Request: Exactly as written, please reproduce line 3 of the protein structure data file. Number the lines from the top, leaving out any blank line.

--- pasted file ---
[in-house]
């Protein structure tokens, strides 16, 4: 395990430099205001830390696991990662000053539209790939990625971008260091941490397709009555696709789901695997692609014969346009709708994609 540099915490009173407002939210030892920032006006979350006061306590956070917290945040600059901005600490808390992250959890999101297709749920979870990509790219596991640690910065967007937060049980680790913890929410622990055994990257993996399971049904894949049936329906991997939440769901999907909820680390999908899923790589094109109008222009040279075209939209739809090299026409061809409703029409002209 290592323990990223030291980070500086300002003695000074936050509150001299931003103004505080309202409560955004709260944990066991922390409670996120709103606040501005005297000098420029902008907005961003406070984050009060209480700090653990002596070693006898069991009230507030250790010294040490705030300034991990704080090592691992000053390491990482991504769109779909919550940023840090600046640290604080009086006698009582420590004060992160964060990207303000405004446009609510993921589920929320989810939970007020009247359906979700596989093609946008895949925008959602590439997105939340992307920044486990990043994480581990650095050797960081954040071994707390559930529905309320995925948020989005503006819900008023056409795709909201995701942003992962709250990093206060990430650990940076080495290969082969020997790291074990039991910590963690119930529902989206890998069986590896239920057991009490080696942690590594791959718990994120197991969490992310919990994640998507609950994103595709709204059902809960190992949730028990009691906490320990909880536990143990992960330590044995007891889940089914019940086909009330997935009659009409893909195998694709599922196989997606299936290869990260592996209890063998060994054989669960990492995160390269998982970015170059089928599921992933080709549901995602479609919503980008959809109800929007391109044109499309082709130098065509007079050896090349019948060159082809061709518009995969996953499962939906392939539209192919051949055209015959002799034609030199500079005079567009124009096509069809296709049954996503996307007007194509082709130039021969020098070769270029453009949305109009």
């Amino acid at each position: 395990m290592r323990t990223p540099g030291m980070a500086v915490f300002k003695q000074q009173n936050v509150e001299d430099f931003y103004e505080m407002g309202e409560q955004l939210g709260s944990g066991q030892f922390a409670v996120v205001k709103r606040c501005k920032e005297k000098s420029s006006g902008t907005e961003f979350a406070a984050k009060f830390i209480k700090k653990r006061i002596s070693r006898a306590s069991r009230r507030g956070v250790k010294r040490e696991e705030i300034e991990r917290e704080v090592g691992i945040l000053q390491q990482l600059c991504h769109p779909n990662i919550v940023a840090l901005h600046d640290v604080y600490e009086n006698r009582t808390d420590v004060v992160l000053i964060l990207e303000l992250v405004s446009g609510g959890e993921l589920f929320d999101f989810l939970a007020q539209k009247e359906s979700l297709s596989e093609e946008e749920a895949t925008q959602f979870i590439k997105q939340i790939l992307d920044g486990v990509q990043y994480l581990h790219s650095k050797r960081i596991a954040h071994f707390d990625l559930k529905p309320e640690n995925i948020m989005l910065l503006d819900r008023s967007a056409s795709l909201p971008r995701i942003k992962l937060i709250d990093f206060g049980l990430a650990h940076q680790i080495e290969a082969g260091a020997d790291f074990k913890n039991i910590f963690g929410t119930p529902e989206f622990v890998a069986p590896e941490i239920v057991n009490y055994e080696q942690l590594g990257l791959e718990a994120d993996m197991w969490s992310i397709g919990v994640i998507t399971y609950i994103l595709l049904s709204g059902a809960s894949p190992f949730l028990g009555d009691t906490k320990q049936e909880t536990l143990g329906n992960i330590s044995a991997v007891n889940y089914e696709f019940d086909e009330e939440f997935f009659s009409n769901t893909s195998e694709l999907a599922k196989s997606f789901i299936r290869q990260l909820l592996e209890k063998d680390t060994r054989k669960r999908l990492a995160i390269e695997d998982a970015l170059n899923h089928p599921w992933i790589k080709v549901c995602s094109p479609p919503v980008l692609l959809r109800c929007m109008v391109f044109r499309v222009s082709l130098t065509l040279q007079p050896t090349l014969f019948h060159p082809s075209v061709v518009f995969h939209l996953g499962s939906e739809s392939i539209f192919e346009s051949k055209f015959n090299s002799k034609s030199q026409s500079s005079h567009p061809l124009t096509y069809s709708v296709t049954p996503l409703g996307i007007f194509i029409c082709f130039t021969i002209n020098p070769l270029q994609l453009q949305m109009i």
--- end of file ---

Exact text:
């Amino acid at each position: 395990m290592r323990t990223p540099g030291m980070a500086v915490f300002k003695q000074q009173n936050v509150e001299d430099f931003y103004e505080m407002g309202e409560q955004l939210g709260s944990g066991q030892f922390a409670v996120v205001k709103r606040c501005k920032e005297k000098s420029s006006g902008t907005e961003f979350a406070a984050k009060f830390i209480k700090k653990r006061i002596s070693r006898a306590s069991r009230r507030g956070v250790k010294r040490e696991e705030i300034e991990r917290e704080v090592g691992i945040l000053q390491q990482l600059c991504h769109p779909n990662i919550v940023a840090l901005h600046d640290v604080y600490e009086n006698r009582t808390d420590v004060v992160l000053i964060l990207e303000l992250v405004s446009g609510g959890e993921l589920f929320d999101f989810l939970a007020q539209k009247e359906s979700l297709s596989e093609e946008e749920a895949t925008q959602f979870i590439k997105q939340i790939l992307d920044g486990v990509q990043y994480l581990h790219s650095k050797r960081i596991a954040h071994f707390d990625l559930k529905p309320e640690n995925i948020m989005l910065l503006d819900r008023s967007a056409s795709l909201p971008r995701i942003k992962l937060i709250d990093f206060g049980l990430a650990h940076q680790i080495e290969a082969g260091a020997d790291f074990k913890n039991i910590f963690g929410t119930p529902e989206f622990v890998a069986p590896e941490i239920v057991n009490y055994e080696q942690l590594g990257l791959e718990a994120d993996m197991w969490s992310i397709g919990v994640i998507t399971y609950i994103l595709l049904s709204g059902a809960s894949p190992f949730l028990g009555d009691t906490k320990q049936e909880t536990l143990g329906n992960i330590s044995a991997v007891n889940y089914e696709f019940d086909e009330e939440f997935f009659s009409n769901t893909s195998e694709l999907a599922k196989s997606f789901i299936r290869q990260l909820l592996e209890k063998d680390t060994r054989k669960r999908l990492a995160i390269e695997d998982a970015l170059n899923h089928p599921w992933i790589k080709v549901c995602s094109p479609p919503v980008l692609l959809r109800c929007m109008v391109f044109r499309v222009s082709l130098t065509l040279q007079p050896t090349l014969f019948h060159p082809s075209v061709v518009f995969h939209l996953g499962s939906e739809s392939i539209f192919e346009s051949k055209f015959n090299s002799k034609s030199q026409s500079s005079h567009p061809l124009t096509y069809s709708v296709t049954p996503l409703g996307i007007f194509i029409c082709f130039t021969i002209n020098p070769l270029q994609l453009q949305m109009i």